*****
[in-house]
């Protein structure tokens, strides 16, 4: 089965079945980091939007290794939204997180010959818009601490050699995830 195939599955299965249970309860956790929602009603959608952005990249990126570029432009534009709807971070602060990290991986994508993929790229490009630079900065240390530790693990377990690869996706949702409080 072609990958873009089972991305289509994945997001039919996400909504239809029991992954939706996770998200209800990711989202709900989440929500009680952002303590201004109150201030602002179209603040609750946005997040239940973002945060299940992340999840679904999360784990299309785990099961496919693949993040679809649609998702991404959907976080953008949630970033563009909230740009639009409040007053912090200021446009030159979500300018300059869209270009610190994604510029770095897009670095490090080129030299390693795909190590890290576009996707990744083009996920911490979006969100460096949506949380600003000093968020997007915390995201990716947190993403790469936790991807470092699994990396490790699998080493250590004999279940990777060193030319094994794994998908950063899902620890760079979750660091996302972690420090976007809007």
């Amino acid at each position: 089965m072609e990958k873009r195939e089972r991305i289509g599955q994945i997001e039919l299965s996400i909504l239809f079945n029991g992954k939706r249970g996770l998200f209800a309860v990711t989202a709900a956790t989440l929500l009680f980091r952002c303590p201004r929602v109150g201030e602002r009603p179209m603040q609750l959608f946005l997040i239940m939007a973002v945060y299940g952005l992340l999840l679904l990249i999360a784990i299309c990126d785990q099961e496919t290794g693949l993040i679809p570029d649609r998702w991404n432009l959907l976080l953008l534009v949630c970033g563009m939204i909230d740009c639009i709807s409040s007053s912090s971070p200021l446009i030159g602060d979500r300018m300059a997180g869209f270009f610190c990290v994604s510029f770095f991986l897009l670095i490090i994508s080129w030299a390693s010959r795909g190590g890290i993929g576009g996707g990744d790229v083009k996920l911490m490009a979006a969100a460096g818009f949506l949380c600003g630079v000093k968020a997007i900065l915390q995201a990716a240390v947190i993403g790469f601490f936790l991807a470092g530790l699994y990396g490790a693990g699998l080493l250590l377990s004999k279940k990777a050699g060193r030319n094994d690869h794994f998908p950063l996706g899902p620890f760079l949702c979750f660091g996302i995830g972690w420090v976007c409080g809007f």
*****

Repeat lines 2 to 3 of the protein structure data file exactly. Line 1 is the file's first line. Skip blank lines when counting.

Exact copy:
């Protein structure tokens, strides 16, 4: 089965079945980091939007290794939204997180010959818009601490050699995830 195939599955299965249970309860956790929602009603959608952005990249990126570029432009534009709807971070602060990290991986994508993929790229490009630079900065240390530790693990377990690869996706949702409080 072609990958873009089972991305289509994945997001039919996400909504239809029991992954939706996770998200209800990711989202709900989440929500009680952002303590201004109150201030602002179209603040609750946005997040239940973002945060299940992340999840679904999360784990299309785990099961496919693949993040679809649609998702991404959907976080953008949630970033563009909230740009639009409040007053912090200021446009030159979500300018300059869209270009610190994604510029770095897009670095490090080129030299390693795909190590890290576009996707990744083009996920911490979006969100460096949506949380600003000093968020997007915390995201990716947190993403790469936790991807470092699994990396490790699998080493250590004999279940990777060193030319094994794994998908950063899902620890760079979750660091996302972690420090976007809007």
């Amino acid at each position: 089965m072609e990958k873009r195939e089972r991305i289509g599955q994945i997001e039919l299965s996400i909504l239809f079945n029991g992954k939706r249970g996770l998200f209800a309860v990711t989202a709900a956790t989440l929500l009680f980091r952002c303590p201004r929602v109150g201030e602002r009603p179209m603040q609750l959608f946005l997040i239940m939007a973002v945060y299940g952005l992340l999840l679904l990249i999360a784990i299309c990126d785990q099961e496919t290794g693949l993040i679809p570029d649609r998702w991404n432009l959907l976080l953008l534009v949630c970033g563009m939204i909230d740009c639009i709807s409040s007053s912090s971070p200021l446009i030159g602060d979500r300018m300059a997180g869209f270009f610190c990290v994604s510029f770095f991986l897009l670095i490090i994508s080129w030299a390693s010959r795909g190590g890290i993929g576009g996707g990744d790229v083009k996920l911490m490009a979006a969100a460096g818009f949506l949380c600003g630079v000093k968020a997007i900065l915390q995201a990716a240390v947190i993403g790469f601490f936790l991807a470092g530790l699994y990396g490790a693990g699998l080493l250590l377990s004999k279940k990777a050699g060193r030319n094994d690869h794994f998908p950063l996706g899902p620890f760079l949702c979750f660091g996302i995830g972690w420090v976007c409080g809007f």